Let me show you a couple of examples:

Below is a piece of wall invading the Army Museum. I must confess, I don’t know who even built this thing, but it’s there, very noticeably so, completely incongruous with the structure of the museum.

Front entrance of the Museo De Ejercito (Army Museum) with its chunk of old wall sticking out

Front entrance of the Museo De Ejercito (Army Museum) with its chunk of old wall sticking out like a sore thumb

Museo de ejercito, Toledo

Here’s another gem, right in the middle of the restaurant Afileritos 24 just around the corner from me. It may look like this great big slab of wall was just plonked there as a piece of rustic decoration, but, in fact, it’s been there for the best part of two thousand years, courtesy of the Romans.

Behind the wall is a toilet cubicle, and the bar is just to the right

Behind the wall is a toilet cubicle, and the bar is just to the right

Who Spends The Most On Weight Loss Products?

Weight loss concoctions, urgh, I can hear you snort with palpable disdain. I’m sure most of us have brushed up against these foul things at least once in our lives.

I remember buying some fibre tablets when I was a dumpy teenager. The idea was that they would swell up in your stomach and give you a feeling of fullness. They were like huge wooden pellets and made me gag when I tried to swallow them. As for the ‘slimming’ effect… well… erm… at least they kept me regular. I also bought a packet of slimming pills back in the 80s, but after reading through a long list of bone-marrow-curdling side effects (one of which was ‘personality changes’…!?!), they duly ended up in the trash.

OK, so maybe I wasn’t exactly a poster child slimming aids consumer, but as a product category, slimming aids are hugely successful. According to the magic database, hopeful dieters spent US$13.3 billion on these products last year.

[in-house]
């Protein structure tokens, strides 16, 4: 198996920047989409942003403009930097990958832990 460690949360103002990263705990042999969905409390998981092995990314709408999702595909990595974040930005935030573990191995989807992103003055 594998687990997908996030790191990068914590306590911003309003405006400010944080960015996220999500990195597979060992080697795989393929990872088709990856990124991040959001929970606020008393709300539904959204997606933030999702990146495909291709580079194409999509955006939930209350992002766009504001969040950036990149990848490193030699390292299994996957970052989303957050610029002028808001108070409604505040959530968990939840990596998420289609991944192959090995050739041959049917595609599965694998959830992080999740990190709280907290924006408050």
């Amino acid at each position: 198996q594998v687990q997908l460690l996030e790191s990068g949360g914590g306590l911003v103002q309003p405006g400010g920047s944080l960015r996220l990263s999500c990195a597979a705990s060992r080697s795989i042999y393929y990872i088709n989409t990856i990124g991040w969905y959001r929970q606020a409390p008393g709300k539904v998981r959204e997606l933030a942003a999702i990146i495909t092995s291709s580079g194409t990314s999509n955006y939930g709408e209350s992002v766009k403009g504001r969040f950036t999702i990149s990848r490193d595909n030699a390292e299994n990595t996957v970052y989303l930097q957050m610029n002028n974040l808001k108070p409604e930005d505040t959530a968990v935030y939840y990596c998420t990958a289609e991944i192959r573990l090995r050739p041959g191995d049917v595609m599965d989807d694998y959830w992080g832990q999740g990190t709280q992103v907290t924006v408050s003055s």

Enticing colour...!

Enticing colour…!

Meal replacement slimming products (think Slim Fast shakes and those beefed-up-with-vitamins snack bars that taste like cardboard, which you’re meant to be eating instead of real food) made up the bulk of sales, raking in almost US$7 billion in 2012. And there’s no prize for guessing who forks out the most. Of course, it’s the US, generating just over one third of global sales, followed by South Korea, Japan, Brazil, Mexico and Italy. South Korea, surprisingly, has a higher per capita spend on meal replacement products than the US. Go figure!

The US and Japan (Japanese women are notoriously weight obsessed) feature as the top consumers of weight loss supplements, which amassed US$4.5 billion in value sales world-wide in 2012. Those fibre tablets I mentioned would fall into this category. Mexico, Taiwan and Russia are the next big spenders.

Slimming teas, surprisingly enough, is the category which grew the fastest in 2012 in terms of value sales. China is the biggest market for weight loss tea, followed by Russia, Taiwan, the US and Thailand.

Slimming Tea

I just love the product info for this Chinese brand: